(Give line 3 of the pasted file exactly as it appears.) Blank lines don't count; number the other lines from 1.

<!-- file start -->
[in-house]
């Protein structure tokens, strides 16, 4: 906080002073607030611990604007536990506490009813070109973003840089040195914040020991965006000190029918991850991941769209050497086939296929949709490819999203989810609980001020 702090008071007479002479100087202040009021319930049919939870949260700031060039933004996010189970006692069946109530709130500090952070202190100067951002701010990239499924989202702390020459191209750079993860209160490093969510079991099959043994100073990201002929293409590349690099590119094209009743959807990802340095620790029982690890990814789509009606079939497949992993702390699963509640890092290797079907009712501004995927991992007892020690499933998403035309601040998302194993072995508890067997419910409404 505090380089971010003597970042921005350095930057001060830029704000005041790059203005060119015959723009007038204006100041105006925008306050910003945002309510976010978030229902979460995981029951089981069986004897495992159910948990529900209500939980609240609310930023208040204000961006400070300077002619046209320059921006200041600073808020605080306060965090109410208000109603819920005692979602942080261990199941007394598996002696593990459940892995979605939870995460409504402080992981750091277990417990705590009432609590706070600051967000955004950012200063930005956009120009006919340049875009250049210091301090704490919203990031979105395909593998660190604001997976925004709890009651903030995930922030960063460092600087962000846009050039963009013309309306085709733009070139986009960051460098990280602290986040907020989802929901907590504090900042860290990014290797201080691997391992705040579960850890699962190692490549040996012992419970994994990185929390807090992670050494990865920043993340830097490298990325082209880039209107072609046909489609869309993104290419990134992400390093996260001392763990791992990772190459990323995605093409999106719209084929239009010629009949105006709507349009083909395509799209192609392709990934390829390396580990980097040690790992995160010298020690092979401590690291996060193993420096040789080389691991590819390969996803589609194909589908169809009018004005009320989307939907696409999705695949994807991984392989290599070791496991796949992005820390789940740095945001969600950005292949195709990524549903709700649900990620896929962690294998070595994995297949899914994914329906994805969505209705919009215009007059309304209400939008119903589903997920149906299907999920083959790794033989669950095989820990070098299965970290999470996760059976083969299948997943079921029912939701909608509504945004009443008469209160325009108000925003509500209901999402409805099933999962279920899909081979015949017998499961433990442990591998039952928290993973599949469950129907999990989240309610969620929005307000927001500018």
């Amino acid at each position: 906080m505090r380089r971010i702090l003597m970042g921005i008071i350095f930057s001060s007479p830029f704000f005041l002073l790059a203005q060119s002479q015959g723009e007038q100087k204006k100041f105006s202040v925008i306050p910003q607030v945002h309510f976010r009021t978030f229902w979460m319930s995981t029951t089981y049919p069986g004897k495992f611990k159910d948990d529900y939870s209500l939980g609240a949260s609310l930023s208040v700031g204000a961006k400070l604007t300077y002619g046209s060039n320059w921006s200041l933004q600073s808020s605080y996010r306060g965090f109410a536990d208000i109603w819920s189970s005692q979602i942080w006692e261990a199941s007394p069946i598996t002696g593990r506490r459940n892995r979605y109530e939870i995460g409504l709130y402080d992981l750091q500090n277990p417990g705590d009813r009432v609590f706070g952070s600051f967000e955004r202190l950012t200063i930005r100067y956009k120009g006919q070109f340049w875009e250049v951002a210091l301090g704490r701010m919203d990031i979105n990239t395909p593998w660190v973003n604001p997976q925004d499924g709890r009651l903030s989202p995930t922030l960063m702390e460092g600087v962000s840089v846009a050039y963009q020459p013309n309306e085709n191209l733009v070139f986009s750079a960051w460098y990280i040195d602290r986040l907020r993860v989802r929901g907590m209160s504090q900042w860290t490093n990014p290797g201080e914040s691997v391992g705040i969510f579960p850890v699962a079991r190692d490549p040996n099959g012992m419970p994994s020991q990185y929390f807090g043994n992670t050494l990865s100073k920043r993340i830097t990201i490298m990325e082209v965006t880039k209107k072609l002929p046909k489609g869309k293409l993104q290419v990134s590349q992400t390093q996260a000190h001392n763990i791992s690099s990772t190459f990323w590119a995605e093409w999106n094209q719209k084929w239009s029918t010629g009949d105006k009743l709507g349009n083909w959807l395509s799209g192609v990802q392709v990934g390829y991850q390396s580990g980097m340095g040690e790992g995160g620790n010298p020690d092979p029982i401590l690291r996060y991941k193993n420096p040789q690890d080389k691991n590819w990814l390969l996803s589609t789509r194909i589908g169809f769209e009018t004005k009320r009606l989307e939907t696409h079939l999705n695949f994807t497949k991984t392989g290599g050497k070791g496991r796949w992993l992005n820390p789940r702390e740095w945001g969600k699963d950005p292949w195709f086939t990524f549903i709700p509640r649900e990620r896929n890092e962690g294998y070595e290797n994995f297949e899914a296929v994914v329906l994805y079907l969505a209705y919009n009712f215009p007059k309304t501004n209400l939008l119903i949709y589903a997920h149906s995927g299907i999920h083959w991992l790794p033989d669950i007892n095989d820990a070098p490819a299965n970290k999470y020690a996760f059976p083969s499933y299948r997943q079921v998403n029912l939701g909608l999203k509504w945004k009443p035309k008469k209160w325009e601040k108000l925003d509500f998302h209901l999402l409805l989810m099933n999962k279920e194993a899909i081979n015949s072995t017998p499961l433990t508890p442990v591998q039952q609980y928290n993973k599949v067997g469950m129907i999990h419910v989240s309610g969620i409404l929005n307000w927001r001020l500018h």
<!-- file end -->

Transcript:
């Amino acid at each position: 906080m505090r380089r971010i702090l003597m970042g921005i008071i350095f930057s001060s007479p830029f704000f005041l002073l790059a203005q060119s002479q015959g723009e007038q100087k204006k100041f105006s202040v925008i306050p910003q607030v945002h309510f976010r009021t978030f229902w979460m319930s995981t029951t089981y049919p069986g004897k495992f611990k159910d948990d529900y939870s209500l939980g609240a949260s609310l930023s208040v700031g204000a961006k400070l604007t300077y002619g046209s060039n320059w921006s200041l933004q600073s808020s605080y996010r306060g965090f109410a536990d208000i109603w819920s189970s005692q979602i942080w006692e261990a199941s007394p069946i598996t002696g593990r506490r459940n892995r979605y109530e939870i995460g409504l709130y402080d992981l750091q500090n277990p417990g705590d009813r009432v609590f706070g952070s600051f967000e955004r202190l950012t200063i930005r100067y956009k120009g006919q070109f340049w875009e250049v951002a210091l301090g704490r701010m919203d990031i979105n990239t395909p593998w660190v973003n604001p997976q925004d499924g709890r009651l903030s989202p995930t922030l960063m702390e460092g600087v962000s840089v846009a050039y963009q020459p013309n309306e085709n191209l733009v070139f986009s750079a960051w460098y990280i040195d602290r986040l907020r993860v989802r929901g907590m209160s504090q900042w860290t490093n990014p290797g201080e914040s691997v391992g705040i969510f579960p850890v699962a079991r190692d490549p040996n099959g012992m419970p994994s020991q990185y929390f807090g043994n992670t050494l990865s100073k920043r993340i830097t990201i490298m990325e082209v965006t880039k209107k072609l002929p046909k489609g869309k293409l993104q290419v990134s590349q992400t390093q996260a000190h001392n763990i791992s690099s990772t190459f990323w590119a995605e093409w999106n094209q719209k084929w239009s029918t010629g009949d105006k009743l709507g349009n083909w959807l395509s799209g192609v990802q392709v990934g390829y991850q390396s580990g980097m340095g040690e790992g995160g620790n010298p020690d092979p029982i401590l690291r996060y991941k193993n420096p040789q690890d080389k691991n590819w990814l390969l996803s589609t789509r194909i589908g169809f769209e009018t004005k009320r009606l989307e939907t696409h079939l999705n695949f994807t497949k991984t392989g290599g050497k070791g496991r796949w992993l992005n820390p789940r702390e740095w945001g969600k699963d950005p292949w195709f086939t990524f549903i709700p509640r649900e990620r896929n890092e962690g294998y070595e290797n994995f297949e899914a296929v994914v329906l994805y079907l969505a209705y919009n009712f215009p007059k309304t501004n209400l939008l119903i949709y589903a997920h149906s995927g299907i999920h083959w991992l790794p033989d669950i007892n095989d820990a070098p490819a299965n970290k999470y020690a996760f059976p083969s499933y299948r997943q079921v998403n029912l939701g909608l999203k509504w945004k009443p035309k008469k209160w325009e601040k108000l925003d509500f998302h209901l999402l409805l989810m099933n999962k279920e194993a899909i081979n015949s072995t017998p499961l433990t508890p442990v591998q039952q609980y928290n993973k599949v067997g469950m129907i999990h419910v989240s309610g969620i409404l929005n307000w927001r001020l500018h």